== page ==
I will present some results (joint work with Andreas Thom) on cocycles from a group into its left regular representation and also into the ring of affiliated operators of the group von Neumann algebra. Specifically I will be interested in when a group Γ has positive first l2-Betti number. I will include a strong generalization of a result of Lück and Gaboriau which states that if Δ is a finitely generated normal subgroup of a group Γ with 0<β1(2)(Γ)<∞ then either |Δ|<∞ or [Γ:Δ]<∞.
Connected masas in UHF algebras
Chris Phillips, University of Oregon
It has been an open question for some time whether there is a maximal abelian subalgebra in a UHF algebra which is isomorphic to C(X) for a connected space X. In this talk, we describe a method for producing uncountably many mutually nonconjugate maximal abelian subalgebras in the CAR algebra (the 2 UHF algebra), each isomorphic to C([0,1]).
This is joint work with Simon Wassermann.
Automorphisms of operator algebras: from local properties to ultrapowers
David Sherman, University of Virginia
There are many ways in which one might say that an automorphism is close to being inner. In the first part of this talk I will give background and applications for the new notion of "local innerness." Then I will explain the relations between local innerness, approximate innerness, and their variations, especially for automorphisms of ultrapowers. Some of these results, and others which involve approximate equivalence, can be reinterpreted in terms of continuous (not classical) logic.
Graph algebras and the Classification Program
Mark Tomforde, University of Houston
In the past decade, the technique of associating a C*-algebra to a directed graph has provided a useful tool for modeling many well-known classes of C*-algebras --- particularly, classes of C*-algebras related to dynamical systems. More recently, algebraists have been interested in associating algebras, known as Leavitt path algebras, to directed graphs. It turns out that each Leavitt path algebra sits as a dense *-subalgebra in a graph C*-algebra, and the structures of the two objects are intimately related. We will discuss interactions of the graph algebra theories with the Classification Program. In particular, we'll see that graph algebras can be used to model and provide insights for certain classifiable C*-algebras; and conversely, we'll show how classification results have applications to the graph algebra theories.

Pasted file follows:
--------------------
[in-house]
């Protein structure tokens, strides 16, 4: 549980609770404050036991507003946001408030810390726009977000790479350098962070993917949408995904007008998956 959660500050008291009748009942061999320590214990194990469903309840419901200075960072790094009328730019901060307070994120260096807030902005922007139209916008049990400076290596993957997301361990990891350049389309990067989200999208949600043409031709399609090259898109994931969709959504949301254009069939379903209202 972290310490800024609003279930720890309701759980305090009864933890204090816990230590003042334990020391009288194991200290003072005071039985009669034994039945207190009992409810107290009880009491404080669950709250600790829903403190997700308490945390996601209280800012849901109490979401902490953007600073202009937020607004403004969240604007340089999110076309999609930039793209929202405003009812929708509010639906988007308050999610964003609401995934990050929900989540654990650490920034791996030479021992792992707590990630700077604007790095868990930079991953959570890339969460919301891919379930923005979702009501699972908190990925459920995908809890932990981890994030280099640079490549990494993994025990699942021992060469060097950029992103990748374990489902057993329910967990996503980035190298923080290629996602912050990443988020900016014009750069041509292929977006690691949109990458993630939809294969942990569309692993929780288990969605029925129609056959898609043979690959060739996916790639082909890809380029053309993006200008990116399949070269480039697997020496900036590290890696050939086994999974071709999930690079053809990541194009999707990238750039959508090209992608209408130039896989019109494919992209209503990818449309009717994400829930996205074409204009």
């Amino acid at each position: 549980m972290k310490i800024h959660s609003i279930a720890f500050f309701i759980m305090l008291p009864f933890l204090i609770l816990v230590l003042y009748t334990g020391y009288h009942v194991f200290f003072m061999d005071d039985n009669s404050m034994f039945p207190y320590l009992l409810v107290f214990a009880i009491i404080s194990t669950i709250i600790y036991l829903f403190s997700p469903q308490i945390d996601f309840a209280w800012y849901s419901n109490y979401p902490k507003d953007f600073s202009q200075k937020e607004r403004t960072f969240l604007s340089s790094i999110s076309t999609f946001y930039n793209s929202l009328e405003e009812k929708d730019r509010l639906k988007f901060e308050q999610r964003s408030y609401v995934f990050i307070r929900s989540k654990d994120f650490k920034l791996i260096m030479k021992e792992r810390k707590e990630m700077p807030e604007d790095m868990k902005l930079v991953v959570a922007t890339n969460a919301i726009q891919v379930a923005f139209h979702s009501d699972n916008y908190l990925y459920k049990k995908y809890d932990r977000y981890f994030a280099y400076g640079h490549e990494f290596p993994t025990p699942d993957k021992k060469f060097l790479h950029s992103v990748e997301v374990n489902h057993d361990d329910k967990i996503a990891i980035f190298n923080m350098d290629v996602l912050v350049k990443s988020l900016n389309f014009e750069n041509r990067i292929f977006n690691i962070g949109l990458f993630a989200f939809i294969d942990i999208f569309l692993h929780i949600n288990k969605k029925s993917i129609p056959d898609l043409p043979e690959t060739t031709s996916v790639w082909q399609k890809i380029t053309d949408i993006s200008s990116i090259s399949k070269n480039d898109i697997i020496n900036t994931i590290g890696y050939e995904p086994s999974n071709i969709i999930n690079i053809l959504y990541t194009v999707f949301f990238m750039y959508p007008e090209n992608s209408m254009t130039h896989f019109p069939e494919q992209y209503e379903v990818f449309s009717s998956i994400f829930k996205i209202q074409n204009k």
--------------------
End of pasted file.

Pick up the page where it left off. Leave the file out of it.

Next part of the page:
Classification of smooth transformation group C*-algebras
Andrew Toms, York University
I: Overview of classification and its connections to dynamics
II: Recursive subhomogeneous C*-algebras in crossed products
III: Continuation of II, and some applications
Perturbations of C*-algebraic invariants
Stuart White, University of Glasgow
Consider two C*-algebras concretely represented on the same Hilbert space. Kadison and Kastler asked 'Under what conditions are they close?' i.e. there exists a small ε>0 such that every element in the unit ball of one algebra is within ε of the other algebra. In the late 1970's, Erik Christensen showed that any algebra sufficiently close to an injective von Neumann algebra M must be of the form uMu*, where u is a unitary close to 1. Examples, due to Barry Johnson, rule out a unitary conjugacy result for close separable nuclear C*-algebras, but it is still open as to whether sufficiently close separable nuclear C*-algebras must be isomorphic. In this talk, we'll examine invariants of close C*-algebras, with the aim of using the classification program to obtain an isomorphism. In particular, we'll see that a C*-algebra (satisfying the UCT) which is sufficiently close to a Kirchberg algebra A (also satisfying the UCT) must be isomorphic to A. This is joint work with Erik Christensen, Allan Sinclair and Roger Smith.
Decomposition rank and Z-stability
Wilhelm Winter, University of Nottingham
For a simple, unital C*-algebra, finite decomposition rank implies Z-stability, where decomposition rank is a notion of topological dimension for nuclear C*-algebras and Z denotes the Jiang-Su algebra. We outline the proof of this result and explain its consequences for Elliott's program to classify nuclear C*-algebras by their K-theory data. As an application, we can now complete the classification of C*-algebras associated to smooth, minimal, uniquely ergodic dynamical systems (with compact and finite dimensional base spaces) by their ordered K-groups.